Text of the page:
Please use this identifier to cite or link to this item:
|Title: ||STRATEGIC PERCEPTIONS FROM INDONESIA, MALAYSIA AND SINGAPORE 1989-1992 AND THE IMPLICATIONS FOR AUSTRALIA'S SECURITY POLICIES|
|Authors: ||PRINCE, Peter|
|Keywords: ||perception, Indonesia, Malaysia, Singapore, Australia, 1989-1992, security, policies, southeast Asia, perceptions, strategy, strategic, ASEAN|
|Issue Date: ||1993|
|Publisher: ||University of Sydney, Philosophy|
|Abstract: ||Indonesia, Malaysia and Singapore are of key strategic importance for Australia. These three nations form the geographic and arguably the political core of the Association of Southeast Asian Nations (ASEAN). The growing resilience of ASEAN over the last quarter of a century has been a major factor in Australia's secure strategic outlook. In addition, the Indonesia - Malaysia - Singapore triangle lies across the most feasible military approaches to Australia. Hence strategic cohesion in this triangle greatly reduces the prospect of any kind of military threat to Australia.|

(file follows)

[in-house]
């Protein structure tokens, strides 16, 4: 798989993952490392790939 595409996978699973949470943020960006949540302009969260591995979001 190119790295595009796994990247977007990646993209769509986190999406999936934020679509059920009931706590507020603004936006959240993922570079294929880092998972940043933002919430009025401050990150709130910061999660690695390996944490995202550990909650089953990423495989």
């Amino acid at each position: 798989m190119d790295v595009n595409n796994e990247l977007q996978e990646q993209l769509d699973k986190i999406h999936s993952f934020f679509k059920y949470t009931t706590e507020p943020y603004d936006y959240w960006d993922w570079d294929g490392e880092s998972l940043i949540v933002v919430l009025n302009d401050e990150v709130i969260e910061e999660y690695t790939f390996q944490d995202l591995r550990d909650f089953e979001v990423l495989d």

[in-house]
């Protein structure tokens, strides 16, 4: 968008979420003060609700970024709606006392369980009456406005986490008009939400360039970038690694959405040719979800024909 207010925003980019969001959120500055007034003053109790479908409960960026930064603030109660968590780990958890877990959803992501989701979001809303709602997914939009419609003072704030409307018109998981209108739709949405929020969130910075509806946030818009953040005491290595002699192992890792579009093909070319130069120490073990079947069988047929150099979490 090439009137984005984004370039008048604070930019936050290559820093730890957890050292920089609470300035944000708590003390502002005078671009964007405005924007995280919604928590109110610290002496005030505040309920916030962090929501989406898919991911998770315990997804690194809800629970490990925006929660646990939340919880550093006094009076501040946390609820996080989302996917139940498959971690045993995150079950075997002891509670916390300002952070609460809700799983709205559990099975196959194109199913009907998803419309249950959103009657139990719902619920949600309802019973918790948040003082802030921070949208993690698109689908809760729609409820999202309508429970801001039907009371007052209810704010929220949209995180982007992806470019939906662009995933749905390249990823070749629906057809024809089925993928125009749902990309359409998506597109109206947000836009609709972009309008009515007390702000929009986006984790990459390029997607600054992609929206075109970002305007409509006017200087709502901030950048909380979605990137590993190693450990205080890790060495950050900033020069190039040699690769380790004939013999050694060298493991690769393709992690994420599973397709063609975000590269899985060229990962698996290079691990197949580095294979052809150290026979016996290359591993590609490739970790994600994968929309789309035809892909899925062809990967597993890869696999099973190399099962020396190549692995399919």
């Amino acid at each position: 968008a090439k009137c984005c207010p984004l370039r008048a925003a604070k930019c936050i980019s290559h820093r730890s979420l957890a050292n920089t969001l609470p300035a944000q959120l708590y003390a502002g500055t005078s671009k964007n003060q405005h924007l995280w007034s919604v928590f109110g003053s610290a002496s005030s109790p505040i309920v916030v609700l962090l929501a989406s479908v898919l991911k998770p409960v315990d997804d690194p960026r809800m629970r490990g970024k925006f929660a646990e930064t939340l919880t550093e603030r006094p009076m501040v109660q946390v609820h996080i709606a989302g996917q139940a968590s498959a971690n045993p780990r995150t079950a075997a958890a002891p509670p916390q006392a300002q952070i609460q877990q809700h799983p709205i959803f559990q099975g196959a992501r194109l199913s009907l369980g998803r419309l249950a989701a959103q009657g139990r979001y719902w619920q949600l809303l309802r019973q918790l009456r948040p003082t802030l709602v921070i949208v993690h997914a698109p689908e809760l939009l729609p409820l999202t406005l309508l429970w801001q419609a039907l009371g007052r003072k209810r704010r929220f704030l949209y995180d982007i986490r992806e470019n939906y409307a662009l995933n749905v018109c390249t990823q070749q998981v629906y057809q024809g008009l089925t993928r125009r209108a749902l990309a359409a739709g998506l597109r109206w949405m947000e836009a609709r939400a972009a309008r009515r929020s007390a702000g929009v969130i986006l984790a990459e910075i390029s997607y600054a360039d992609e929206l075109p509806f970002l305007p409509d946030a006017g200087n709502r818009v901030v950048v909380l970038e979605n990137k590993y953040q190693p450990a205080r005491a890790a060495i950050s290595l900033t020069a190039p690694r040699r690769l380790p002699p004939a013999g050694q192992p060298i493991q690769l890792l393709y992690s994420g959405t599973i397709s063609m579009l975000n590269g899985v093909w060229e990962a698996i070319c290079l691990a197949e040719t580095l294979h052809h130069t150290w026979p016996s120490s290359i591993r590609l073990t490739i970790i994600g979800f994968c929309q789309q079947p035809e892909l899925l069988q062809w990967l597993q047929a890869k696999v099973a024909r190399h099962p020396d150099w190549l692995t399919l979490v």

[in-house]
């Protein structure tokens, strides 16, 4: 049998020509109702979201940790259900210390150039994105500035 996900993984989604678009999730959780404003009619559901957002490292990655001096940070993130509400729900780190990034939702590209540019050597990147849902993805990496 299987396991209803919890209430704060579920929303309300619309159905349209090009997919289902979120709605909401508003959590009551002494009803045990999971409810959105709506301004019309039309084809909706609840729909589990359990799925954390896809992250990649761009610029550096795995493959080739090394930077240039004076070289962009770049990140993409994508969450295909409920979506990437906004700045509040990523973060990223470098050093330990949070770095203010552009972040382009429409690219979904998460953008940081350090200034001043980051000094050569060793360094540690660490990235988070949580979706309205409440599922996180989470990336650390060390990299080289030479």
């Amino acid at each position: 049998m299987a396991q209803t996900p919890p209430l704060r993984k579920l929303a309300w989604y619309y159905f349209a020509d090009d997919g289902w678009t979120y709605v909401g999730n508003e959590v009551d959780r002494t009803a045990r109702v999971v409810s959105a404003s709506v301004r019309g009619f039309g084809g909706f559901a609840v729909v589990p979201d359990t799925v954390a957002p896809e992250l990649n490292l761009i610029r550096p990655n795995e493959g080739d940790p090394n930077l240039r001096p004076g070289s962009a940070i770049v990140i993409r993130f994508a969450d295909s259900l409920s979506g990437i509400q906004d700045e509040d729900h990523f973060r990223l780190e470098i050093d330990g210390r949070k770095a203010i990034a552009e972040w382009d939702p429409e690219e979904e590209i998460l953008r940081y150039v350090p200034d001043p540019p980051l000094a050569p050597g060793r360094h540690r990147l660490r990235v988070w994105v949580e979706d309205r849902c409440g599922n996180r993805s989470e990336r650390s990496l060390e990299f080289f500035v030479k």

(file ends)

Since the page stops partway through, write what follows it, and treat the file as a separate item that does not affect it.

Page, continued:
|Rights and Permissions: ||Copyright PRINCE, Peter;http://www.library.usyd.edu.au/copyright.html|
|Appears in Collections:||Sydney Digital Theses (Open Access)|
This work is protected by Copyright. All rights reserved. Access to this work is provided for the purposes of personal research and study. Except where permitted under the Copyright Act 1968, this work must not be copied or communicated to others without the express permission of the copyright owner. Use the persistent URI in this record to enable others to access this work.
Items in Sydney eScholarship Repository are protected by copyright, with all rights reserved, unless otherwise indicated.